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LETTER

то

WILLIAM WILBERFORCE, Esq.

ON THE SUBJECT

OF HIS LATE PUBLICATION.

By GILBERT WAKEFIELD, B. A.
LATE FELLOW OF JESUS-COLLEGE, CAMBRIDGE.

Beware of false prophets !-Ye fhall know them by their

fruits. Jesus.
Ye blind guides! which strain out a gnat, and swallow a
camel.

IDEM.

Nefas illic fetum jugulare capellæ;
Carnibus humanis vesci licet. In mare nemo
Hunc abicit, fævâ dignum verâque Charybdi ?
Tam vacui capitis populum Phæaca putavit?

JUVENAL..

THE SECOND EDITION,

A

ENLARGED AND CORRECTED.

LONDON:

PRINTED FOR THE AUTHOR, BY A. HAMILTON ;

AND SOLD BY I. CUTHELL, MIDDLE-ROW,

HOLBORN.

1797

1 figlish

ennust 4-6.45 52251

LETTER

TO

WILLIAM WILBERFORCE, ESQ.

SIR!

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THE privilege, which you have claim
ed and employed, of addressing “ the higher
" and middle classes of this country” on the
religious system of profeffed Christians,
“ contrasted with real Christianity,” cannot
be grudged with consistency, in application to
yourself, from one, according to the vulgar
acceptation of those words, neither in the
high nor middle class, but in the
order of the community, in which we live.
Your attention to religious subjects, in the
midst of a corrupt and faithless generation,
is regarded with more honour and approba-
tion by none of your warmest friends than
by your opponent: nor, I believe, have

your
thoughts, since we were contemporaries once

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very lowest

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Our con

at Cambridge, and before that period, been more intensely occupied in the same speculations and pursuits, than mine. clusions, however, from these diligent researches prove not only different, but in many points totally contradictory: yet, (for I am disposed to pay no futile compliments and to facrifice no self-applause, at the expence of conviction and sincerity, though ready to concede in your favour all that can possibly be true) I presume your purposes and affections to have been equally pure, equally zealous, and equally dispassionate, with my own. Perhaps, in consequence of

your

elaborate publication, which, from the peculiar situation and character of it's author, is likely to engage a considerable portion of popular attention, it may be a circumstance not altogether unimportant to some of our fellowcitizens, nor absolutely unworthy of your own regard, to contemplate some prominent particulars of our disagreement, and the grounds on which we differ.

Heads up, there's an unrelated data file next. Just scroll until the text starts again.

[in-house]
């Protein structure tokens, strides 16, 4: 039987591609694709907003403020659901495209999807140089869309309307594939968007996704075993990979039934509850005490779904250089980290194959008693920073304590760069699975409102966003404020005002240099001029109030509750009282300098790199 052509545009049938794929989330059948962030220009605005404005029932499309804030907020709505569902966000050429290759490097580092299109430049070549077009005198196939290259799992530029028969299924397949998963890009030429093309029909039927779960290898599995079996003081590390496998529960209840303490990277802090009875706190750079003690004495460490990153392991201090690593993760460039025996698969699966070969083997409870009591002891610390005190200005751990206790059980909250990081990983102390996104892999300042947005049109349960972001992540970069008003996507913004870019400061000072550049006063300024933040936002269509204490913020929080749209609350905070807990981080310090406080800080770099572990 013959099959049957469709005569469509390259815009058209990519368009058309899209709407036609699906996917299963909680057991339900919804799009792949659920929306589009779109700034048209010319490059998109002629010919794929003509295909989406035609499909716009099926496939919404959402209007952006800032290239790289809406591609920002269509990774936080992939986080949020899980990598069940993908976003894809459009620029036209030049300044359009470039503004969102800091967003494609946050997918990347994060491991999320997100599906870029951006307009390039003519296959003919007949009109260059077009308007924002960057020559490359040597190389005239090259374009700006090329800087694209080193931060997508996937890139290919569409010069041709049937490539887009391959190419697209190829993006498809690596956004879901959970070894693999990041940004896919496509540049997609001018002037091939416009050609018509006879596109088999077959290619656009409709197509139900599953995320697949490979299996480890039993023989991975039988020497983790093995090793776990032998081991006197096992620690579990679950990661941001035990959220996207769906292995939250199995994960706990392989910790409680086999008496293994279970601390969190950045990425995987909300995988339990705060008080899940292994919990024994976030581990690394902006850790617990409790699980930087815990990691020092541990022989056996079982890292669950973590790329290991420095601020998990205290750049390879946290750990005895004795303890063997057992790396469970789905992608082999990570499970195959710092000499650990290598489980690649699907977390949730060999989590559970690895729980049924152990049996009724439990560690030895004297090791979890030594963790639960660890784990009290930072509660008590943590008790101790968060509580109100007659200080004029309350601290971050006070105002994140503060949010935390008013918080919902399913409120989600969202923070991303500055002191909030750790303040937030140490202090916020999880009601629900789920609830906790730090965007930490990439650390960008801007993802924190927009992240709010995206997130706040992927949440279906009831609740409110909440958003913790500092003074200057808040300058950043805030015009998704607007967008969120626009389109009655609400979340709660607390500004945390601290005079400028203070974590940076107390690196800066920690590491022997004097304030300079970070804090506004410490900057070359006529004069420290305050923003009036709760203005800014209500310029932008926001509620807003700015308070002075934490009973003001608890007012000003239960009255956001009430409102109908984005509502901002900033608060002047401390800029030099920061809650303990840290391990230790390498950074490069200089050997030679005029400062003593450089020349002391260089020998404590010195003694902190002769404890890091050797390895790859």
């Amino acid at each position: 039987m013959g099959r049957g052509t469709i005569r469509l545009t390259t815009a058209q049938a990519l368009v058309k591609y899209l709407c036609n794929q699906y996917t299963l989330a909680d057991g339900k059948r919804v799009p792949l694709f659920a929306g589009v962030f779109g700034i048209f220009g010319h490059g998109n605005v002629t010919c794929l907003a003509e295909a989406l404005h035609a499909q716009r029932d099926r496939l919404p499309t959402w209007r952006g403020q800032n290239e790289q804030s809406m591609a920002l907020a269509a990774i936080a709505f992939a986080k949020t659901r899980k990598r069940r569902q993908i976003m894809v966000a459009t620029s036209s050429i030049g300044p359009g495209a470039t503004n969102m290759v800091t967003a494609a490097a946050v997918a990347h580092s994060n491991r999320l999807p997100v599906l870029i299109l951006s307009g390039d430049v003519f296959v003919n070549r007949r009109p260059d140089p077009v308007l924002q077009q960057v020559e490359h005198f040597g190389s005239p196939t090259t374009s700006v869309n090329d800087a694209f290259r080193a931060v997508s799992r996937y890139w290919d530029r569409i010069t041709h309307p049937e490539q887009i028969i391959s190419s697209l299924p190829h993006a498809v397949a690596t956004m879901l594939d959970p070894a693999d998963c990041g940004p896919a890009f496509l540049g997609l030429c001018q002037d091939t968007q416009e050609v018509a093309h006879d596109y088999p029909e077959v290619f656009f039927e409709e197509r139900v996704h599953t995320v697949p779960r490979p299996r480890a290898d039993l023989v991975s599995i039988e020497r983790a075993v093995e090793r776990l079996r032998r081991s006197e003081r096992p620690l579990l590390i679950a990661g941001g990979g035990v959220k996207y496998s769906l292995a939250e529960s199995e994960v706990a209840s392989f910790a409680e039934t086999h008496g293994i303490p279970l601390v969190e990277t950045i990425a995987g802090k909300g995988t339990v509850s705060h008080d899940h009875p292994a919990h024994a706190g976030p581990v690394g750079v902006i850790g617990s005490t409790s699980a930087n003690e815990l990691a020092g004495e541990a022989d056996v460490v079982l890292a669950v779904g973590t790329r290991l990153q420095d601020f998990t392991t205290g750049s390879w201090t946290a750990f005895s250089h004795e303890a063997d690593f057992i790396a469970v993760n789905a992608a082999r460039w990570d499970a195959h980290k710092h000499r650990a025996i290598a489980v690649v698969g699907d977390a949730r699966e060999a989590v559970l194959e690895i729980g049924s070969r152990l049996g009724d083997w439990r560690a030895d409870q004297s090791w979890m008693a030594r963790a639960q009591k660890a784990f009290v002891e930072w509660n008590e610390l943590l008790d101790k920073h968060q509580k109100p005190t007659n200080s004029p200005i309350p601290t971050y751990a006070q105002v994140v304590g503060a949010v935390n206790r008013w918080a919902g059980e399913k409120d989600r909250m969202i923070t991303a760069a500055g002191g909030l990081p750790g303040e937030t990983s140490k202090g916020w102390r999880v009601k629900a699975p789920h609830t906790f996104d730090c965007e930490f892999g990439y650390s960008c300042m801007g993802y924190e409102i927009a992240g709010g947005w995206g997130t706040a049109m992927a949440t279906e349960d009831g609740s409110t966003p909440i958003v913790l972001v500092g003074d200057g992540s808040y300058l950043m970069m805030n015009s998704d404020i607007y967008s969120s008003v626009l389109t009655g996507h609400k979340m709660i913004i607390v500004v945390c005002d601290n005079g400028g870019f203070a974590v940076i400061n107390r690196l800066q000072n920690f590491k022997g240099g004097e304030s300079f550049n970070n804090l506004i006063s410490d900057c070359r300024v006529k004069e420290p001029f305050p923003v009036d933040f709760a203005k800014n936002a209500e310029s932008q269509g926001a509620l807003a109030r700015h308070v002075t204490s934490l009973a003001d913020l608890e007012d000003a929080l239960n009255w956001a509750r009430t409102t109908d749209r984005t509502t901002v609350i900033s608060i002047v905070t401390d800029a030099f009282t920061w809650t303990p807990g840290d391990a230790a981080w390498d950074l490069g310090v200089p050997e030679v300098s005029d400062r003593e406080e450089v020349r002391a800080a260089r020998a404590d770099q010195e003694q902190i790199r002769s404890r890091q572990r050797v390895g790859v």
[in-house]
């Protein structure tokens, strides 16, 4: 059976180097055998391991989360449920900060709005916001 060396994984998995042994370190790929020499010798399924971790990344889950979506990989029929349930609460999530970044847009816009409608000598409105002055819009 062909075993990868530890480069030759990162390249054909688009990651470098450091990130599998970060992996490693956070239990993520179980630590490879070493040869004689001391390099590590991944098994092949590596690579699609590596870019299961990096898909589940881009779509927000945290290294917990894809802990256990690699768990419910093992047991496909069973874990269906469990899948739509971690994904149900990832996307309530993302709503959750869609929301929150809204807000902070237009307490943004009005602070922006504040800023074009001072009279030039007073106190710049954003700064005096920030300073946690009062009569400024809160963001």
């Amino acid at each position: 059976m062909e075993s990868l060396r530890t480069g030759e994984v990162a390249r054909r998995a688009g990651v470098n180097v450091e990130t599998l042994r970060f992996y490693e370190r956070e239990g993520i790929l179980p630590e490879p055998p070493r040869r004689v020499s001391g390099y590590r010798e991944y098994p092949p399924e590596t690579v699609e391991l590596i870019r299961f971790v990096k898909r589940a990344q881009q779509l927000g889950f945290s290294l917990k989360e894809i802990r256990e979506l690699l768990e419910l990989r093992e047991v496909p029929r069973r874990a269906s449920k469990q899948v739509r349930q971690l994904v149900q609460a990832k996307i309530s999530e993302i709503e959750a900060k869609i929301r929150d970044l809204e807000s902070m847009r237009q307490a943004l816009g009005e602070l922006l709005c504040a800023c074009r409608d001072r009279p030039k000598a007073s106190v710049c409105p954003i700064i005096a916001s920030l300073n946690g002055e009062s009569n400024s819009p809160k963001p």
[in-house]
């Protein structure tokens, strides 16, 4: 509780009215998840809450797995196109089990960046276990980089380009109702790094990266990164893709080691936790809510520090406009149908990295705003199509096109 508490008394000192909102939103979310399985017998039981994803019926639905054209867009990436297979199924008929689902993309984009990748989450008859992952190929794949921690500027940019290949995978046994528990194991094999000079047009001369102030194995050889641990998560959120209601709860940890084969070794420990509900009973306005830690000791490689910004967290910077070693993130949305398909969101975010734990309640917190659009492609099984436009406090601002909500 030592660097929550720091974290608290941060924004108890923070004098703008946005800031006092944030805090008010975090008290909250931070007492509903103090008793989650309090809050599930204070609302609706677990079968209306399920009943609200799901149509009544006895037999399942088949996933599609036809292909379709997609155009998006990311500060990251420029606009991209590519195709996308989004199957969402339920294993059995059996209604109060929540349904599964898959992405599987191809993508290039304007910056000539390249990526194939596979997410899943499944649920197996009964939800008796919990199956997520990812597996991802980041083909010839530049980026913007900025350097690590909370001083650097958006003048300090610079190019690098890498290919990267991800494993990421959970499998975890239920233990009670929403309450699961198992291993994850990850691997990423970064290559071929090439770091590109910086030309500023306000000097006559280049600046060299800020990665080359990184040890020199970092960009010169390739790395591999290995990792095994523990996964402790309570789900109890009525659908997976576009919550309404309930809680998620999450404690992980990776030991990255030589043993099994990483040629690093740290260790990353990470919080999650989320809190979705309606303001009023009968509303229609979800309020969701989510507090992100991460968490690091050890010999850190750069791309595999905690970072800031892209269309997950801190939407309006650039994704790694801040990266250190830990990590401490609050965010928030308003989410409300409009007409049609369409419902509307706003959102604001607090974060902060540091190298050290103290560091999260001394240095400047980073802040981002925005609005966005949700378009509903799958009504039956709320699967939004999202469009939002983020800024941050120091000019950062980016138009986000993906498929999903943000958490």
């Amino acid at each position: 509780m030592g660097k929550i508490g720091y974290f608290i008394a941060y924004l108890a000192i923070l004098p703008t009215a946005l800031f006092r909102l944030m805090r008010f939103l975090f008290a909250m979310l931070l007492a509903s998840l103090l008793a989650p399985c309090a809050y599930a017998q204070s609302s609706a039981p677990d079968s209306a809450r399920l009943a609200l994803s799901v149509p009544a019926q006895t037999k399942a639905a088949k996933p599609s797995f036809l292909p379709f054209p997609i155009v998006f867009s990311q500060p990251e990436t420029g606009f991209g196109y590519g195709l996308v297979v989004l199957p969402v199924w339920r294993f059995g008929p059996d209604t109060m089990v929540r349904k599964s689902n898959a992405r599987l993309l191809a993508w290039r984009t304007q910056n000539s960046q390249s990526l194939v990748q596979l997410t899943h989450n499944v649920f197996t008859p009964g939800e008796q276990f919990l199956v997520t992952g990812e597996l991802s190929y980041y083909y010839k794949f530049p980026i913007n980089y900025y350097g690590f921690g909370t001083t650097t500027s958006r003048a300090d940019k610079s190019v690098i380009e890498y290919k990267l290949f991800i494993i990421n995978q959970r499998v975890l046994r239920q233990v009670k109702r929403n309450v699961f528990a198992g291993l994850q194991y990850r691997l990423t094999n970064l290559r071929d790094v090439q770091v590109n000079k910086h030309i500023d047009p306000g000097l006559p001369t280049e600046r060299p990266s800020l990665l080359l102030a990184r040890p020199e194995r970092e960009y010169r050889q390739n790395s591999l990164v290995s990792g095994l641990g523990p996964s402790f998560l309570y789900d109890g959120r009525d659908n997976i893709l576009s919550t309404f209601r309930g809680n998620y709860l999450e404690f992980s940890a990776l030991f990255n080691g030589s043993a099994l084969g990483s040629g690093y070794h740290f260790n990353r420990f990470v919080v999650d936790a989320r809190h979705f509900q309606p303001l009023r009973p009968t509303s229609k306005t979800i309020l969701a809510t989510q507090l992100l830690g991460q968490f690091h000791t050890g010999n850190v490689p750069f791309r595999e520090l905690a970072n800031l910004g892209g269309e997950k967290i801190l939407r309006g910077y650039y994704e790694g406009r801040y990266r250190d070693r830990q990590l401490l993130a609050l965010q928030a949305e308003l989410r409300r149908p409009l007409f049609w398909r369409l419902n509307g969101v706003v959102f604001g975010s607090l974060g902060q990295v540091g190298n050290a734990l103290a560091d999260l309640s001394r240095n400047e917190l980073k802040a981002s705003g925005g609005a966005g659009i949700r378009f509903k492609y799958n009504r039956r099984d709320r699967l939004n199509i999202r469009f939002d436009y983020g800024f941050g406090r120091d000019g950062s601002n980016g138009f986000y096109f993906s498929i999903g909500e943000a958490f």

But, Sir! my leading motive to this public and free address had it's origin in that countenance, which the favourable opinion of

your B 2.

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your character, very generally entertained, as a fincere and pious Christian, has reflected on the political conduct of those statesmen, whose views

you have promoted with eagerness and constancy; and whose interests

you

have in terwoven with your own.

It becomes on this account, I am persuaded, a consideration of no mean concernment to Englishmen at large to be supplied with some measure of determination, whether one, thus fanctified in the estimation of his countrymen,

· thus affuming the dignified office of a religious censor in society, — be indeed entitled to this large tribute of admiration, and illuminated with that knowledge of his subject, which has a claim to ensure his precepts a reverend acceptance with his disciples. That reasonable poftulatum too, I apprehend, is no less pertinent to the subject of Christianity, than to topics of philology and taste; founded on a requisite alliance between magisterial animada version and personal accomplishment;

Let such teach others, who themselves excell;
And censure freely, who have written well.

It was my primary intention to examine your publication in detail; but this object I

foon

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